S.C. Democrats join their colleagues in Charlotte
CHARLOTTE — The day before the Democratic Party gathers here to nominate President Barack Obama for a second term, they threw a street party.
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Many of the 62 delegates from South Carolina joined hundreds of others and regular people from this metro area and beyond for Carolina Fest, a street festival that filled up about 10 blocks of Tryon Street with stages, food and souvenir vendors, protesters and onlookers.
Brady Quirk-Govan, a Charleston investment adviser attending his first convention, said he appreciated the diverse crowd at the event.
“We were walking through, and it looked just like America,” he said.
Alexa Graves, a student from Rock Hill, took some video of an animated protester.
“So far, it’s been entertaining,” she said. “I’m a Democrat, so this is my kind of thing.”
Delegate Kaye Koonce of Charleston spent a little time wandering around the street festival, including a stop by the Google pavilion that featured a car that drives itself.
“I don’t understand how it works, but that’s OK,” she said. “I don’t understand how my television set works either.”
Today, the show shifts inside Time Warner Cable Arena, where first lady Michelle Obama, Rep. Jim Clyburn, D-S.C., and others will address delegates and get down to business.
The issues on the minds of South Carolina delegates — jobs and the economy — probably differ little from what others in the hall will be thinking about, Charleston County Democratic Party Chairman Richard Hricik said.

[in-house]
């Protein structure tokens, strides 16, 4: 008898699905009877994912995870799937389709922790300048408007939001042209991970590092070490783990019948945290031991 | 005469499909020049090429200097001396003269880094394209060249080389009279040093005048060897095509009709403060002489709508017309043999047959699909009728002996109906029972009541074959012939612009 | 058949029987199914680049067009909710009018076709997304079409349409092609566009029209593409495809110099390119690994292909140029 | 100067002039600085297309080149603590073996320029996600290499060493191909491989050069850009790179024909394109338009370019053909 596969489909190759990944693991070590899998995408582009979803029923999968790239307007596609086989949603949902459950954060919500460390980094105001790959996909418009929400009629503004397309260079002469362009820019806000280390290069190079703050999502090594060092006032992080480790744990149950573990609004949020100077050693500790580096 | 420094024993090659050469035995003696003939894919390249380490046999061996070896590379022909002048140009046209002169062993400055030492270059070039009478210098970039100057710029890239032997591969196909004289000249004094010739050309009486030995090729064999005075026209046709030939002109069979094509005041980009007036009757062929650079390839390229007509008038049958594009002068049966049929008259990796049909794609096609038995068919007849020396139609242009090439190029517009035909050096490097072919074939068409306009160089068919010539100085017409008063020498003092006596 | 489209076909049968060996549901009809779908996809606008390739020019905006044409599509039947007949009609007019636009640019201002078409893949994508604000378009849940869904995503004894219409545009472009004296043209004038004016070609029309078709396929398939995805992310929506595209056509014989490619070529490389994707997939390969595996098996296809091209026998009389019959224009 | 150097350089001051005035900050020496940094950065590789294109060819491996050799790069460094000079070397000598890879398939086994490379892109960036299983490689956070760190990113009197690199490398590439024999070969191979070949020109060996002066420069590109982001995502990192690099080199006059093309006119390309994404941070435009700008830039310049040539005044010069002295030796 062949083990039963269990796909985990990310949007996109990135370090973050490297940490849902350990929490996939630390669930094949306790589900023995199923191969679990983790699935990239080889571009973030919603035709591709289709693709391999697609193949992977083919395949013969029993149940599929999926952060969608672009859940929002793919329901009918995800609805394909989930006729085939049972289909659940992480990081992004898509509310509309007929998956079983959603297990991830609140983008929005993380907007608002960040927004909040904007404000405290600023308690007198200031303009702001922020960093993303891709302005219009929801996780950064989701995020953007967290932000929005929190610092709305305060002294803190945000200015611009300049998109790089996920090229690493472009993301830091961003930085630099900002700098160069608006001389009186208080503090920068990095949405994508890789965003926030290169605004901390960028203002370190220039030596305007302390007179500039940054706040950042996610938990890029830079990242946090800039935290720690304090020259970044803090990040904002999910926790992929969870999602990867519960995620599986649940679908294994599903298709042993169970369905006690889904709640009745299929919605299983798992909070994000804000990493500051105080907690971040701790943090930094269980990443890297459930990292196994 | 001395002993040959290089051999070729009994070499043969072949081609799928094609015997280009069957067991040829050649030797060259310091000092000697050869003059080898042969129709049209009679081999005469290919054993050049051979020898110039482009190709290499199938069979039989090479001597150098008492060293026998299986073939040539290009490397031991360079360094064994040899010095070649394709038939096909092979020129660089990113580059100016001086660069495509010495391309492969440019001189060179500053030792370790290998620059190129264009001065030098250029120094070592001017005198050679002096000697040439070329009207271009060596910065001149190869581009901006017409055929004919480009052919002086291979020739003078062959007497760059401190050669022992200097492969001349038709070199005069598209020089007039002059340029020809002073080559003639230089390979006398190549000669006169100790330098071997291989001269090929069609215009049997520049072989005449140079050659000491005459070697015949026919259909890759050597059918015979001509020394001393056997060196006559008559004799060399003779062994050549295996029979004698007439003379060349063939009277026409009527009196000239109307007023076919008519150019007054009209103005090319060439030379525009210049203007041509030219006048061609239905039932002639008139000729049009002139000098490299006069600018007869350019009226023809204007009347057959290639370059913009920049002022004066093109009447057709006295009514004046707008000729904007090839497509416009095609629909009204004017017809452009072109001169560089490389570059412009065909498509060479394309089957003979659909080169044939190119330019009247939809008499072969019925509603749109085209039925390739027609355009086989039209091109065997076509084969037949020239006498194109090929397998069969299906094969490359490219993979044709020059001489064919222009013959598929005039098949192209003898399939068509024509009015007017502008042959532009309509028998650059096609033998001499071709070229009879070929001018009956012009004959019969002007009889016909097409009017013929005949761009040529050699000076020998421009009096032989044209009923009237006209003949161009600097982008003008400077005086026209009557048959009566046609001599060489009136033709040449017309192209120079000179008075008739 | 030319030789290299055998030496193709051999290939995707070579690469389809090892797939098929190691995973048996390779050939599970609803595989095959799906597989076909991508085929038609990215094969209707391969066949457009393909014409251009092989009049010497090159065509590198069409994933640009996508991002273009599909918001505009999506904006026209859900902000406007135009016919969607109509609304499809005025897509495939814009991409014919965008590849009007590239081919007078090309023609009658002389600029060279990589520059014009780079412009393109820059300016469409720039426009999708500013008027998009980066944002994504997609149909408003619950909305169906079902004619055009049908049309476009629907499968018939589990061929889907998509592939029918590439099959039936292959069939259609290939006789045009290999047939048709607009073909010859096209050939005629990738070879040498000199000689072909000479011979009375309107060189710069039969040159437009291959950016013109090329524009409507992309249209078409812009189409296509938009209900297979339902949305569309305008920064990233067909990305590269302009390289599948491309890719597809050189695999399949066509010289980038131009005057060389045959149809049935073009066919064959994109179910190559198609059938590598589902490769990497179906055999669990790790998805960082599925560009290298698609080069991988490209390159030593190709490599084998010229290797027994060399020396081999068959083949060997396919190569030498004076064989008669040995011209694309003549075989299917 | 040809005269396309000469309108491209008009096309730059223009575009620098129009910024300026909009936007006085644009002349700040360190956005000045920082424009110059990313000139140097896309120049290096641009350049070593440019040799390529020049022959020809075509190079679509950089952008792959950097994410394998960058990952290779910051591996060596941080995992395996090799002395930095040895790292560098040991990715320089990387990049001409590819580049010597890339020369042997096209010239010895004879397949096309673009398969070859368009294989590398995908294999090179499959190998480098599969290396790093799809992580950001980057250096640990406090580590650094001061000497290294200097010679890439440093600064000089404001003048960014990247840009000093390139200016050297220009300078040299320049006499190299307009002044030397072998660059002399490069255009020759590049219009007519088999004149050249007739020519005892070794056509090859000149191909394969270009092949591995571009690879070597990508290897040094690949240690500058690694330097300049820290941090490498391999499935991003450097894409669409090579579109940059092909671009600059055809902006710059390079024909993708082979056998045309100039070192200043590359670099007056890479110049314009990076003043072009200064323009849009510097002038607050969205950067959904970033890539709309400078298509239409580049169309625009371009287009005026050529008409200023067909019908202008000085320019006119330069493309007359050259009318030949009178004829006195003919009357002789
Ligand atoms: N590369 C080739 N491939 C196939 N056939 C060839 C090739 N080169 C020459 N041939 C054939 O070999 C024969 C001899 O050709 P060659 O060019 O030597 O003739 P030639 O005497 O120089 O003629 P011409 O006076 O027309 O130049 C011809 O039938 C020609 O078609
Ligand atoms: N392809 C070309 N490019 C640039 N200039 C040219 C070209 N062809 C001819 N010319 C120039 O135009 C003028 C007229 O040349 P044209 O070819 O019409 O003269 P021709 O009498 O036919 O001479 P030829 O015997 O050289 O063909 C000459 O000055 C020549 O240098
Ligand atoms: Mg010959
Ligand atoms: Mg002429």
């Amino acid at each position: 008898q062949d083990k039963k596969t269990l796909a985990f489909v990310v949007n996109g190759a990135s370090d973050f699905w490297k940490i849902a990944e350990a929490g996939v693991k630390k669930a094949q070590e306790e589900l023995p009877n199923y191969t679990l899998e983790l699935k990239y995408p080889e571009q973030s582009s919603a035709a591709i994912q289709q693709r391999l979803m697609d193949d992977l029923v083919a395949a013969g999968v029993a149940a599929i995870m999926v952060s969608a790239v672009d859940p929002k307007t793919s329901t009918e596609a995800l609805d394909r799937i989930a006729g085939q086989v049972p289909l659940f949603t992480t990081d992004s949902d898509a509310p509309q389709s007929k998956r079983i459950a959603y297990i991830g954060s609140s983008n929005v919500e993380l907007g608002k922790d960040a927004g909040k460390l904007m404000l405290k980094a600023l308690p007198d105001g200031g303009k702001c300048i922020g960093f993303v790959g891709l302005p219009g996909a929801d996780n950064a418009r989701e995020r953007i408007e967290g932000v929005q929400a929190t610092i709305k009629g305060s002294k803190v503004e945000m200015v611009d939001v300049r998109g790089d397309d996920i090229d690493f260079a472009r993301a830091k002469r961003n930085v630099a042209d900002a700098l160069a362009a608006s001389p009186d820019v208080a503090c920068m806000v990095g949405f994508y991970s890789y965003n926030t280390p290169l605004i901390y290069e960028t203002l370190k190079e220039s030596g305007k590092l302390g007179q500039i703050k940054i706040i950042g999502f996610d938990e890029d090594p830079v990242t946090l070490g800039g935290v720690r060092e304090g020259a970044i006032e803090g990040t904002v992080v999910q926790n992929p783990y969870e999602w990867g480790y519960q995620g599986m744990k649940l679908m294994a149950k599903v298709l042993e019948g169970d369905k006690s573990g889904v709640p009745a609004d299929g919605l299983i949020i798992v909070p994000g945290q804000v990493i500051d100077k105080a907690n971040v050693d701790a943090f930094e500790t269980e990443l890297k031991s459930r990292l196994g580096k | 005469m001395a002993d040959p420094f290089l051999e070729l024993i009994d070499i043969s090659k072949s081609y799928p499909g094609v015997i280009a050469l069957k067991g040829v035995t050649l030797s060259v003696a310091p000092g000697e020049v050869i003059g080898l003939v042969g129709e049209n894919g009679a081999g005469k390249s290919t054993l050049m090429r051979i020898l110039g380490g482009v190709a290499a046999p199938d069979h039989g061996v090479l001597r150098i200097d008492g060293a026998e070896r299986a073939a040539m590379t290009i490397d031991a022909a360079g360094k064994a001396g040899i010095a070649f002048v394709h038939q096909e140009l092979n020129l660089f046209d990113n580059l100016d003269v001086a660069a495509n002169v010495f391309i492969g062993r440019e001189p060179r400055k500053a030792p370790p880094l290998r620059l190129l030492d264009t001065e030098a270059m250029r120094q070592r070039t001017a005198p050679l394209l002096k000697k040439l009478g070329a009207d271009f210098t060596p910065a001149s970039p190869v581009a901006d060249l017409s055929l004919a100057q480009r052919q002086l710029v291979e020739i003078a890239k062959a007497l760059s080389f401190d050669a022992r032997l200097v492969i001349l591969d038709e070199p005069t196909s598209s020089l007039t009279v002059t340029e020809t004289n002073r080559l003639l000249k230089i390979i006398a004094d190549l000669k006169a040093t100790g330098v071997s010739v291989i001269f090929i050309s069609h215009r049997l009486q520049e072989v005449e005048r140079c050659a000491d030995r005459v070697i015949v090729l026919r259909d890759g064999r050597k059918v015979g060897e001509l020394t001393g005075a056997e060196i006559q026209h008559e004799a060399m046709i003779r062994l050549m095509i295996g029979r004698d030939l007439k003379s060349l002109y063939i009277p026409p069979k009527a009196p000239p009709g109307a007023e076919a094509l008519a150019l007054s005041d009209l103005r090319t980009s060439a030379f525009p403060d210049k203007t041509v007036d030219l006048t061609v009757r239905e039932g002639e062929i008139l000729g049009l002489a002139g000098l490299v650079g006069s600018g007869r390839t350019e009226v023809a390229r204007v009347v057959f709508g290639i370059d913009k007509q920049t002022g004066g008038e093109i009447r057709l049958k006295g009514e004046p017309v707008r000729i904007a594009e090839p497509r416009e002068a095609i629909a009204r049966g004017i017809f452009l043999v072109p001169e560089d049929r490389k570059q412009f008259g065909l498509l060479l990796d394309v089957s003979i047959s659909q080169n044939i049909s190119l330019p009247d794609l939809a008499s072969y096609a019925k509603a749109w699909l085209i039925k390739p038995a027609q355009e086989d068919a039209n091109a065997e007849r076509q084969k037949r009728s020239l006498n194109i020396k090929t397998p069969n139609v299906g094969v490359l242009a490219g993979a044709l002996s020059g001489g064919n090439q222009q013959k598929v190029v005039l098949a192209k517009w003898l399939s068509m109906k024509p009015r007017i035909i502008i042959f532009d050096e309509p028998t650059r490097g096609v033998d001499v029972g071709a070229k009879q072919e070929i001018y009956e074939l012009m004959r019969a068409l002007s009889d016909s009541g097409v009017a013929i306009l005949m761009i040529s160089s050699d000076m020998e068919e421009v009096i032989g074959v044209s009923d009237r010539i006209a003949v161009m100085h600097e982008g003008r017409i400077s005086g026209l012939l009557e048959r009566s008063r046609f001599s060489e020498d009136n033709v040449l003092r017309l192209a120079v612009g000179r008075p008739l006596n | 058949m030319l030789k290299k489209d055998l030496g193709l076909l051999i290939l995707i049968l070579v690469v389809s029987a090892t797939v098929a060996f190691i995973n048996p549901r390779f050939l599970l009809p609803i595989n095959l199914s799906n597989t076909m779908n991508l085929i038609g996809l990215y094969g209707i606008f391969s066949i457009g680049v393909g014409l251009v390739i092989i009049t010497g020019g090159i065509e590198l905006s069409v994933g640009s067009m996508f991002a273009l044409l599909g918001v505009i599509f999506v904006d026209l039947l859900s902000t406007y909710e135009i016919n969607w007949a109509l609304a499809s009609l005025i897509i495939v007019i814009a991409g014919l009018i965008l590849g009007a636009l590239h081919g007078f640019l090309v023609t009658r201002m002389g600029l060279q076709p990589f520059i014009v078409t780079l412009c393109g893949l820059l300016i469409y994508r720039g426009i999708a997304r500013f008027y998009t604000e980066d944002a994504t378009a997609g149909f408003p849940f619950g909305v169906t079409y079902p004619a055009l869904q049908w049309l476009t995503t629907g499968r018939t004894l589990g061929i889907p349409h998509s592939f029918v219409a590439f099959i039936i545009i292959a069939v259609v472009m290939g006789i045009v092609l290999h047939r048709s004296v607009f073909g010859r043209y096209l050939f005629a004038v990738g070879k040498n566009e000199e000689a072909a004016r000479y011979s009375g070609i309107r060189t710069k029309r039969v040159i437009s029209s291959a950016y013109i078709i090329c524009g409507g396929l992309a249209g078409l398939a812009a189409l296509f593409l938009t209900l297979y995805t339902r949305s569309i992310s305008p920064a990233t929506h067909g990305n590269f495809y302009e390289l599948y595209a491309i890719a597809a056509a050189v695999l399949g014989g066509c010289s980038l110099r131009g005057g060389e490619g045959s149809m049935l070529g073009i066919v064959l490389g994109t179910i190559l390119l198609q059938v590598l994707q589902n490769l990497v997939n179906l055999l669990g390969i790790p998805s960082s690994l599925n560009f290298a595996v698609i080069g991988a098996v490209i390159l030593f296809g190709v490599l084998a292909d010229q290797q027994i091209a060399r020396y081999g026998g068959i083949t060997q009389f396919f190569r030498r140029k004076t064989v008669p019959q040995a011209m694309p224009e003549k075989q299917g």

“Before Barack Obama took office, we were losing jobs at a rate of 600,000 a month,” he said, adding the nation has seen private sector job growth every month for more than two years. “He (Obama) is a success. People say, are you better off than four years ago? Absolutely.”
But Republican National Committeeman Glenn McCall, who lives near Charlotte and visited here Monday to talk to students, had doubts.
“This is the issue: Are Americans better off (than they were before Obama)? And I would say in my family, we have many who are not better off,” he said, noting several of them are looking for jobs, and even he has faced headwinds trying to launch a consulting business.
Delegate Ginny Deerin of Charleston, who ran Mayor Joe Riley’s successful re-election campaign last fall, said the nation is better off than it was four years ago, when its economy appeared to be nearing collapse.
Deerin said delegates and voters across the country want an understanding of what’s next.
“I think people get that things have turned around and that President Obama has pulled the cart out of the ditch,” she said, “but I think they want to know what are the next steps? Where are we going now that we’ve stabilized the patient? I think they’re also looking for some positivity.”
The success of Obama and his slate of convention speakers will decide how motivated South Carolina delegates are to work to elect him — and other Democrats — during the next two months.
Many of them don’t expect to work as much in South Carolina, which is widely expected to go for Republican Mitt Romney, than in North Carolina, which polls show is leaning toward Romney but still could swing into Obama’s column.
Reach Robert Behre at 937-5771.